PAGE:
William (B.J.) Den Herder
Response #5, Women Writers and Selections
The overall theme of these writings is the search and struggle for the equality of women. These female writers through their tone and style are striving to help woman find this freedom and the rights they deserve. Although these selections are positive in their spirit, there seems to be a negative aspect to these authors work, one of condescension. Two of these authors, Sarah Moore Grimke and Fanny Fern seem to display this condescending tone. These woman authors are talking about the plight and condition of their fellow sisters, but it seems that they do not include themselves in this group. They seem to think or portray that they are better or more advance than the woman that they use in their stories as examples.
In the selection, “Letters on the Equality of the Sexes, and the Condition of Woman” Grimke seems to be a woman looking in on or observing the condition of her fellow sister but does not attempt to include herself in this group of females that according to her, are uneducated and unmotivated. “I am constrained to say, both from experience and observation, that their education is miserably deficient; is the business of fashionable girls” (2024). It may not be intentional on Grimke’s part, but by her tone and word choice she totally excludes herself from being one the females that needs freedom and equality as well as an opportunity for education.
It seems that if Grimke would have included herself into the piece by using the words “we” and “us” instead of “you” and “they” she may have been more effective in getting her message across to her fellow sisters. “There is another way in which the general opinion, that women are inferior to men, is manifested (2025). Although Grimke is trying to be objective in getting her point across, she is at the same time totally disconnecting herself from the audience she is trying to reach. She should have shown these women through her writing and ideas that she was in the fight, along side all of these women.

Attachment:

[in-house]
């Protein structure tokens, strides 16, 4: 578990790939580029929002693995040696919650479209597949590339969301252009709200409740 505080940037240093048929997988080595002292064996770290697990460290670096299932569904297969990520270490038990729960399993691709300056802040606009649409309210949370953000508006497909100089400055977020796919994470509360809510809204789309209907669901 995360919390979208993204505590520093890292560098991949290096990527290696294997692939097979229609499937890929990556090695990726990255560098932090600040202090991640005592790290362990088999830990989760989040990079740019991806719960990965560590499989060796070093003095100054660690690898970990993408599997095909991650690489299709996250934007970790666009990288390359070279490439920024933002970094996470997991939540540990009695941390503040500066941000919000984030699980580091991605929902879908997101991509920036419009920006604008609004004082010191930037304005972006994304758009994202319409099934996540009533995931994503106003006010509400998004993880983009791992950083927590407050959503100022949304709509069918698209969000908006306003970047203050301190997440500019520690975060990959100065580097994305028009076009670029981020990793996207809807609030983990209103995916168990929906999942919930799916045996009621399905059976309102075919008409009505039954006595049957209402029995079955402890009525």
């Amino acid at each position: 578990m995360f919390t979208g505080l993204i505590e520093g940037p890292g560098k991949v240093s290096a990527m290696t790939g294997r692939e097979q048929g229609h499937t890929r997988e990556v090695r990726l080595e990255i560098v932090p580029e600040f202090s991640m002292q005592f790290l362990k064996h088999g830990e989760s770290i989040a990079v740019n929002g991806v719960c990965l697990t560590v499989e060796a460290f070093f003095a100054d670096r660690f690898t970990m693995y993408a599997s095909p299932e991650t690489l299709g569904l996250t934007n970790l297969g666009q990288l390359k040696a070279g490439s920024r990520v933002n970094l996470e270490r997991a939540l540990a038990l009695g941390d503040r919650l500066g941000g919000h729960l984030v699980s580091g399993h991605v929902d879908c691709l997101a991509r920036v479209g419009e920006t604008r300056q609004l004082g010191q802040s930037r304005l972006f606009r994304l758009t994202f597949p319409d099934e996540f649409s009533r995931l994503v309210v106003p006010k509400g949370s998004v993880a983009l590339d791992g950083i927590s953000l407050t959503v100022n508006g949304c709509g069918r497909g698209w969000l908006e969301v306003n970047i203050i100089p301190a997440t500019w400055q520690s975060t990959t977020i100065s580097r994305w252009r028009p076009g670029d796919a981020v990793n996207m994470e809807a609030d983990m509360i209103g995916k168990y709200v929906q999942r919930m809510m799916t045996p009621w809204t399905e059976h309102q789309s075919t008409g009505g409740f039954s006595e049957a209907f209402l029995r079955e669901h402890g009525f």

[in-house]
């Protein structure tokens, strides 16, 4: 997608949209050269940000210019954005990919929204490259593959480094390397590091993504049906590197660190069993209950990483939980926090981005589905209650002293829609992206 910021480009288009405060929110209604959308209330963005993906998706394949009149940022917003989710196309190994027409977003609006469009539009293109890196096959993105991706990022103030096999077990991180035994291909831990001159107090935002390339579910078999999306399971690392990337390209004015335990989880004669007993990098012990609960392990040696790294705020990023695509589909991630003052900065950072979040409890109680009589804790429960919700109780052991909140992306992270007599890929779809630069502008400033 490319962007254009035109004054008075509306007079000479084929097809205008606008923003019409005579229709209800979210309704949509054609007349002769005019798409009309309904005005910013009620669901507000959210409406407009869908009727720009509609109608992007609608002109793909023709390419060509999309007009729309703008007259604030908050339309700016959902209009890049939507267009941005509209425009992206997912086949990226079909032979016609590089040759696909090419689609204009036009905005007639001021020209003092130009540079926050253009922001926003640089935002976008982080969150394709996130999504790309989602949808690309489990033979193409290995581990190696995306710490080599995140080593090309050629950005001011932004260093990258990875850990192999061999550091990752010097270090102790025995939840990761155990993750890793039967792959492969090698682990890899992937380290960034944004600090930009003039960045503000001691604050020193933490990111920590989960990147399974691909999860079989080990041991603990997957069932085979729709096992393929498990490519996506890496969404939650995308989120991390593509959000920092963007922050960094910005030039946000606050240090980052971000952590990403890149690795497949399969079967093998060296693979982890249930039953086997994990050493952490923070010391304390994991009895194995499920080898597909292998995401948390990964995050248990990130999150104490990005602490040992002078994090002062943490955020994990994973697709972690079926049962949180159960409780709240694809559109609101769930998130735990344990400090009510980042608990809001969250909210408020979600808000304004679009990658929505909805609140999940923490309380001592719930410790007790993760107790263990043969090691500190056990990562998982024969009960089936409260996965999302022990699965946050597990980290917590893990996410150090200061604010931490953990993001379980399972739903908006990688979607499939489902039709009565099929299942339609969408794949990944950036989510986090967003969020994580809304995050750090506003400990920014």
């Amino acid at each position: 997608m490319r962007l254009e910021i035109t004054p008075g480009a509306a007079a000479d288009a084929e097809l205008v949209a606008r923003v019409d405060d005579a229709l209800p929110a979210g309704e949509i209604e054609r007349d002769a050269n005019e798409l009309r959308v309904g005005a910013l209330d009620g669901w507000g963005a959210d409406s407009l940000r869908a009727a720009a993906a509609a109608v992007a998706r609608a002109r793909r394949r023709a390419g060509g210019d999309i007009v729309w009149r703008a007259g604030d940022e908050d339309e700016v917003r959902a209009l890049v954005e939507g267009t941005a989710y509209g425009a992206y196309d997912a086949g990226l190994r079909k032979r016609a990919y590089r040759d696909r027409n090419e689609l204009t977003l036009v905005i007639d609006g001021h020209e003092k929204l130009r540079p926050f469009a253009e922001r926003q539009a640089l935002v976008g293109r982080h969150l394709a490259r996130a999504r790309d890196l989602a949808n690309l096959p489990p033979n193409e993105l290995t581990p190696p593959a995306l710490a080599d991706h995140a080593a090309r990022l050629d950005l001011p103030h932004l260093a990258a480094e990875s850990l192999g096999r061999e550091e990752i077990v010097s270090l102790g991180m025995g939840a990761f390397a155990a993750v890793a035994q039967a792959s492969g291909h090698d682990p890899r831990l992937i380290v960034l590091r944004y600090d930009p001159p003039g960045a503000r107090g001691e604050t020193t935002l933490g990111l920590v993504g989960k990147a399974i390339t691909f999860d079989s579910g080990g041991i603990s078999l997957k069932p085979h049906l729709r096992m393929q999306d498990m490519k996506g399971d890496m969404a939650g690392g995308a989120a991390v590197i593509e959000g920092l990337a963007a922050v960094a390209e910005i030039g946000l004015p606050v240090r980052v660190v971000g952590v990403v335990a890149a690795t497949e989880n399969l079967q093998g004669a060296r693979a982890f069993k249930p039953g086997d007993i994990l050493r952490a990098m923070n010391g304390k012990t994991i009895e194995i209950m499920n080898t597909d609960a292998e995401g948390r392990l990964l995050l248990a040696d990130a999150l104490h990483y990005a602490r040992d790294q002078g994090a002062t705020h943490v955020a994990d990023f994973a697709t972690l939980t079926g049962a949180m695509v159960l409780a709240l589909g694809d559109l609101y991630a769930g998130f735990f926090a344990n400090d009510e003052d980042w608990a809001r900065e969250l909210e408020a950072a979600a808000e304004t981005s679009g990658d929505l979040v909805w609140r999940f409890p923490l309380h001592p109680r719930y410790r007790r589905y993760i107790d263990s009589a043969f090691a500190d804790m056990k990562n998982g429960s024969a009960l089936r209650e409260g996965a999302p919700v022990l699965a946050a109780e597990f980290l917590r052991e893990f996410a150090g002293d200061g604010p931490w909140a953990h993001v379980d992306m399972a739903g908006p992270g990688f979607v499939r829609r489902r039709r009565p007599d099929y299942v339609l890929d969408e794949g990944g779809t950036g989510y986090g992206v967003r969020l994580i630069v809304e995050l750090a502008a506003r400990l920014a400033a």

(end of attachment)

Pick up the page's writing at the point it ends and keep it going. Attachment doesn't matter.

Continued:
Fanny Fern is her selection “Hints to Young Wives” also disconnects herself from her fellow sisters through her tone and her series of examples. In her tone she is angered and scolds her fellow sister, her neighbor, who waits hand and foot on her husband. “Poor little innocent fool “Yankee Doodle!” (2039). Although Fern is trying to show the cold hard truth of the situation at hand she is also talking down to her fellow sister and making her look like a fool in the eyes of her audience. By doing this, Fern is not nearly as effective in getting her point across for the equality of women as she could have been. She should not ridicule her fellow sister, but help bring her up instead.
The tone and style of these two selections may not be the most important or obvious feature of the writing, but these two characteristics of the selections poses a question. “Why did these two females authors use this negative tone and condescending language about woman if they are trying to stand up and fight for these fellow sisters of theirs?” Grimke and Fern could have been more effective and possibly more influential in their quest for equality if they would have kept a more positive tone that in turn would have giving these women more hope for their future.